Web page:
Globally, ransomware increased 148 percent [PDF] from 2019 to 2020, and last year the FBI reported [PDF] nearly $25 million in losses, which is likely just a small fraction of the total cost. These are large numbers but they fail to capture the societal impacts that ransomware wreaks upon communities. Local governments oversee water utilities, airports, schools, health care facilities, and other services that people tend to take for granted, and cyber criminals are all too aware of our dependency on these services. 2,400 U.S.-based governments, health-care facilities, and schools were victims of ransomware in 2020. These attacks disrupted medical treatment during a global pandemic, interrupted remote learning, and disabled public transportation.
I was fortunate to be a member of the Institute for Security + Technology’s (IST) Ransomware Task Force, which was convened to develop recommendations on how the government, private sector, and U.S. allies can combat ransomware and help victims, such as state and local governments. The Task Force recently released forty-eight recommendations to deter, disrupt, prepare for, and respond to ransomware events. Given ransomware’s impact on public entities, it is worth briefly diving into how the Task Force’s recommendations could help states and locals. Indeed, the Task Force concluded that “Ransomware attacks impacting local governments are catastrophic not only for the organizations themselves, but also for the constituents they serve.”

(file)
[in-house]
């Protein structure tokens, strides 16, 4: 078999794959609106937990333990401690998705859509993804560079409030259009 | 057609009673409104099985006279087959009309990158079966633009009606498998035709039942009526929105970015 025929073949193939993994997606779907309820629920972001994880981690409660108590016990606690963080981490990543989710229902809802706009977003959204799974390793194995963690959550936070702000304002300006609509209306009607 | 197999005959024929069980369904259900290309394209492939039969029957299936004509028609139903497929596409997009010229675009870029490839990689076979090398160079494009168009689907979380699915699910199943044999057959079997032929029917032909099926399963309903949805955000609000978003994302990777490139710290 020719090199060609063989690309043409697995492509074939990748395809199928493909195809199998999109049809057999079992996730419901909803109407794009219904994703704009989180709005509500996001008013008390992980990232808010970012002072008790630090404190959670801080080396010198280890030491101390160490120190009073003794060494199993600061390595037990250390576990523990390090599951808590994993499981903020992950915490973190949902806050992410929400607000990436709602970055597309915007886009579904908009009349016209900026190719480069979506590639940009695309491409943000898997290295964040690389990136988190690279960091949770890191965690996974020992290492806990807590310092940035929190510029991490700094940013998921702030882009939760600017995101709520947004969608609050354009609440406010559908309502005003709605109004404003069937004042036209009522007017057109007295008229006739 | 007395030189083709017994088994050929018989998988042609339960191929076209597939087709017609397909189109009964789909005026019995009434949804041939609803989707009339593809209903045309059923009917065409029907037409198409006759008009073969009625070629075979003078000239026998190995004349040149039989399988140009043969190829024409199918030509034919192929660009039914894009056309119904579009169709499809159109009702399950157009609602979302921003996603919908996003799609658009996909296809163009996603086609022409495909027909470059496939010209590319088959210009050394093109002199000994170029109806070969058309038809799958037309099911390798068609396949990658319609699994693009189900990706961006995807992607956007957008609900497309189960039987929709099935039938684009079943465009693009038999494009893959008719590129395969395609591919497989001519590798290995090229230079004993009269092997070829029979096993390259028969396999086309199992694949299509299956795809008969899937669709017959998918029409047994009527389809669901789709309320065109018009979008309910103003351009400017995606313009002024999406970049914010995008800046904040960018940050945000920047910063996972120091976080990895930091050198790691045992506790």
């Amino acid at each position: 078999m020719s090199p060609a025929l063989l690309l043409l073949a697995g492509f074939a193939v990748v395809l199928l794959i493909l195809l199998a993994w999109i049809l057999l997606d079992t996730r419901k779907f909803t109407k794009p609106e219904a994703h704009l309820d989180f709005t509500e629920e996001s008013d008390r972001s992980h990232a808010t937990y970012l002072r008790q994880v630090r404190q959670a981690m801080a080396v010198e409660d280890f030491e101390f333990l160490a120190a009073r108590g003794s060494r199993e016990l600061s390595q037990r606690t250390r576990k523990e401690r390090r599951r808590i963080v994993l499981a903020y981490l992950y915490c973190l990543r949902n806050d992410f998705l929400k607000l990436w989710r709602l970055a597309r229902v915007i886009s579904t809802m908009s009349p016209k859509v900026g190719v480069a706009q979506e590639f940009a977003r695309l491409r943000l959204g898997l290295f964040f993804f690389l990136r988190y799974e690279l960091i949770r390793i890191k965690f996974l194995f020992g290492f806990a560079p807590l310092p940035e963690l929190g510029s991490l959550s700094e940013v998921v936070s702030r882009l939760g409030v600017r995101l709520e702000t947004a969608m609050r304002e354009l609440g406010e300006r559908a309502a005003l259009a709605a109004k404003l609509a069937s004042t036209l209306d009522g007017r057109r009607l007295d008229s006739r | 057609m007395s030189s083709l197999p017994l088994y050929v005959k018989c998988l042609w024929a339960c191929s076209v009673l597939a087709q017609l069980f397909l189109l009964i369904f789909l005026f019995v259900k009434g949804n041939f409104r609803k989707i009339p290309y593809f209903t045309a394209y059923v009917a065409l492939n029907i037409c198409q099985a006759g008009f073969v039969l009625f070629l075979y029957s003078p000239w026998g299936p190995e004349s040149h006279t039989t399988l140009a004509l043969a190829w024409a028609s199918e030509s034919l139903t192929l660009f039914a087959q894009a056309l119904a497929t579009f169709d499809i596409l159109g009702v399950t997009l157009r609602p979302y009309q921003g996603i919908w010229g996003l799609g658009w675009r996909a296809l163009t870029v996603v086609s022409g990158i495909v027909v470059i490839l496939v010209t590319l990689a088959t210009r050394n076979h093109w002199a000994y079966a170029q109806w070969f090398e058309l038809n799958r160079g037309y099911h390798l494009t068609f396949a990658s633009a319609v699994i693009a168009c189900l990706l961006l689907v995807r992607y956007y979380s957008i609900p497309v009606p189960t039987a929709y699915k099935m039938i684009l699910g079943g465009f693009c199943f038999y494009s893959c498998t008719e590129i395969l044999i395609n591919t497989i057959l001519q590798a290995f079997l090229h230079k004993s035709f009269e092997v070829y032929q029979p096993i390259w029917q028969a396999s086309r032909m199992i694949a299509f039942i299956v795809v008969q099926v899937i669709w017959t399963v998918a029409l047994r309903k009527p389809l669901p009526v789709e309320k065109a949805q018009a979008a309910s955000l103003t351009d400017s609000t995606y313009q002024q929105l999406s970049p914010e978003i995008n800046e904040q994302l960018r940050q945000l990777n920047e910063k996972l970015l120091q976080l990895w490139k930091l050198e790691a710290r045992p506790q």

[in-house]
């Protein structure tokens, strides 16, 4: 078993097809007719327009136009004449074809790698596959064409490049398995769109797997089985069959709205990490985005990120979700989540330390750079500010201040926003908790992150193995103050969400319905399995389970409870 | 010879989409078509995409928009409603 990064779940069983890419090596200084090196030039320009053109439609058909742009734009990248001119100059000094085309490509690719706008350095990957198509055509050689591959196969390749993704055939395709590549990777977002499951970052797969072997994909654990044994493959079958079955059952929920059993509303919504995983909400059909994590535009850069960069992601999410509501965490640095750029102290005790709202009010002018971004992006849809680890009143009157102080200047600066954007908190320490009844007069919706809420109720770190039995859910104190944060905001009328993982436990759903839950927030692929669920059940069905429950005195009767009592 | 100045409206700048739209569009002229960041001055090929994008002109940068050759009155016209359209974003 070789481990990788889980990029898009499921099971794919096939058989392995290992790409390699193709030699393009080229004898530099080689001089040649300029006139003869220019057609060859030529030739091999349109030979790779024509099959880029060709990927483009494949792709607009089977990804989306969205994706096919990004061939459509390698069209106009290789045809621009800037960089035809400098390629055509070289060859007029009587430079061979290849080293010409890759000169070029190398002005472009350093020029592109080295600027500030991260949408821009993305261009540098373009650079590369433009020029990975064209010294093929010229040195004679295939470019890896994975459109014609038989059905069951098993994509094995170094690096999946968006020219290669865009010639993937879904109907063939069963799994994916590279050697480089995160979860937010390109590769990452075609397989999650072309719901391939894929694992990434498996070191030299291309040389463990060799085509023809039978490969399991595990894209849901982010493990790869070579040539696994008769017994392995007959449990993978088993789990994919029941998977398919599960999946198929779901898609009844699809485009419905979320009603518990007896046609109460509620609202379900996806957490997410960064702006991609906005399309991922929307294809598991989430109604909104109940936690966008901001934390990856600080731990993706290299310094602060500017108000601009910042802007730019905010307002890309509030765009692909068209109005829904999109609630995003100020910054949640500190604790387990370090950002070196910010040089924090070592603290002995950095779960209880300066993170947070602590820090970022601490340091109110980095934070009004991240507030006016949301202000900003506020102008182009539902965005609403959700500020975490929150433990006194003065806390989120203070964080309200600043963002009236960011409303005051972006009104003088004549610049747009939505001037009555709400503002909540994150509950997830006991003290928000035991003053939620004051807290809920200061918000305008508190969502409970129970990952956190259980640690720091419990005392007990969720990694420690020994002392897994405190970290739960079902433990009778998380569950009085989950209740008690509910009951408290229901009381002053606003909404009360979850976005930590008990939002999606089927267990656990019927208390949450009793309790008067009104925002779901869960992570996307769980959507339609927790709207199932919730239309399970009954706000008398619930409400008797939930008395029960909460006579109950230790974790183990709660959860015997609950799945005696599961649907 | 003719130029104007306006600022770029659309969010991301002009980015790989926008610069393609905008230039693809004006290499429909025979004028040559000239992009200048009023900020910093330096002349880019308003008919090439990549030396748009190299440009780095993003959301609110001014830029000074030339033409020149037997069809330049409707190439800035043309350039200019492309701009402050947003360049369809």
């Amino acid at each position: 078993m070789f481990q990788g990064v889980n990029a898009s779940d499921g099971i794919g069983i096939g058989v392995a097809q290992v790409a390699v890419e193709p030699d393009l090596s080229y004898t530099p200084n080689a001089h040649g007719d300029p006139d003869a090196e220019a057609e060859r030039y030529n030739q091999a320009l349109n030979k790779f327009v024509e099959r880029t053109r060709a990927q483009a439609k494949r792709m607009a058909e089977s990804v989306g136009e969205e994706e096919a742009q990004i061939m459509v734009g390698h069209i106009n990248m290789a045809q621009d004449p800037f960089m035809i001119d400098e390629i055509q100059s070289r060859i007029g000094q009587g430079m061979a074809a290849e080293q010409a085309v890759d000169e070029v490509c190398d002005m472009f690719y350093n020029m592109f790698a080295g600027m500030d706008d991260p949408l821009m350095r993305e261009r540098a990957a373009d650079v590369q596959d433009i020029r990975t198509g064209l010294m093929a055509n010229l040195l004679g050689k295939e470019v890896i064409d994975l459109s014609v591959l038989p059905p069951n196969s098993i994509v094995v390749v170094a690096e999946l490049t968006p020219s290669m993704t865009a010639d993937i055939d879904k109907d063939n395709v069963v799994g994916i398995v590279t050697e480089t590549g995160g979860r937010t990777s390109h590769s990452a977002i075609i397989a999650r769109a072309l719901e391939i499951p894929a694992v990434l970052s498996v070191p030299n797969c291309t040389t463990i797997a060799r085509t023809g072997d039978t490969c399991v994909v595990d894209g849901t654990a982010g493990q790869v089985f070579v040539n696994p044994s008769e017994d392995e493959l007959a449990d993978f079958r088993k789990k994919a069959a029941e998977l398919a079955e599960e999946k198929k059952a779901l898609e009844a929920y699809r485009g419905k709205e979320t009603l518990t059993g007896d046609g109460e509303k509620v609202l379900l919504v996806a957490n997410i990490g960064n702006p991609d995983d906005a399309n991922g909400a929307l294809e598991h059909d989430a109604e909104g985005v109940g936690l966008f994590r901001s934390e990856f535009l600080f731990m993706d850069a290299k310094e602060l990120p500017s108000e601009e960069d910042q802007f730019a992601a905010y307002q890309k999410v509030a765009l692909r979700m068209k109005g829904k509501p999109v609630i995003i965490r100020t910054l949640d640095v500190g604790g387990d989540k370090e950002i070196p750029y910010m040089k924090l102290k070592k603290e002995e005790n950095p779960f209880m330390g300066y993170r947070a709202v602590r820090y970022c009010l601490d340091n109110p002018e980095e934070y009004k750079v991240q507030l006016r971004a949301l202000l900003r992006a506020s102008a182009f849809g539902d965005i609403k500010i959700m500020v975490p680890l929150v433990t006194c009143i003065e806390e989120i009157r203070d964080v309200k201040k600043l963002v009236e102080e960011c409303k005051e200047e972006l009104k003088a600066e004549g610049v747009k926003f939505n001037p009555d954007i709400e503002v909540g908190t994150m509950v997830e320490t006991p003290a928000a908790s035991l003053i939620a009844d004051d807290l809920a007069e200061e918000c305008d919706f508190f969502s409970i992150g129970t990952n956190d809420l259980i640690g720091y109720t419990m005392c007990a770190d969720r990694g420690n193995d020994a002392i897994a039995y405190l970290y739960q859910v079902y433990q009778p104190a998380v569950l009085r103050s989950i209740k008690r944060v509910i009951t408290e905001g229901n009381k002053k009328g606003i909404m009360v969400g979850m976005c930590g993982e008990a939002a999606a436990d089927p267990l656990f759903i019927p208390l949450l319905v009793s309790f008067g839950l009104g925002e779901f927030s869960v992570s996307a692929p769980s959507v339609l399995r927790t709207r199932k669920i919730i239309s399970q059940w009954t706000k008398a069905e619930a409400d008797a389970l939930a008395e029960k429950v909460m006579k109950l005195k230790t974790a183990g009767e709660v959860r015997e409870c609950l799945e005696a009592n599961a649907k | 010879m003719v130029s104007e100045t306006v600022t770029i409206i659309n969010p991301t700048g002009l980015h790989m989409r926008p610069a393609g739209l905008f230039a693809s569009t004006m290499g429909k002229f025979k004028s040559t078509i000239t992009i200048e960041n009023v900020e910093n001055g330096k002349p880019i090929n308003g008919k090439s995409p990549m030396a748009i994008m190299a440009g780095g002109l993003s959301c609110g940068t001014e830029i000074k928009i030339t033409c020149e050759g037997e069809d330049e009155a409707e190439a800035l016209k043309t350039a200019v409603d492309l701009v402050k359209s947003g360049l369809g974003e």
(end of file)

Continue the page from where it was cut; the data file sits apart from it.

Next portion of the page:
To continue reading this article by Michael Garcia, senior policy advisor for Third Way’s National Security program, a 2021 Shawn Brimley next generation national security fellow at the Center for a New American Security, and a former staffer on the U.S. Cyberspace Solarium Commission on the Council on Foreign Relations blog, go to: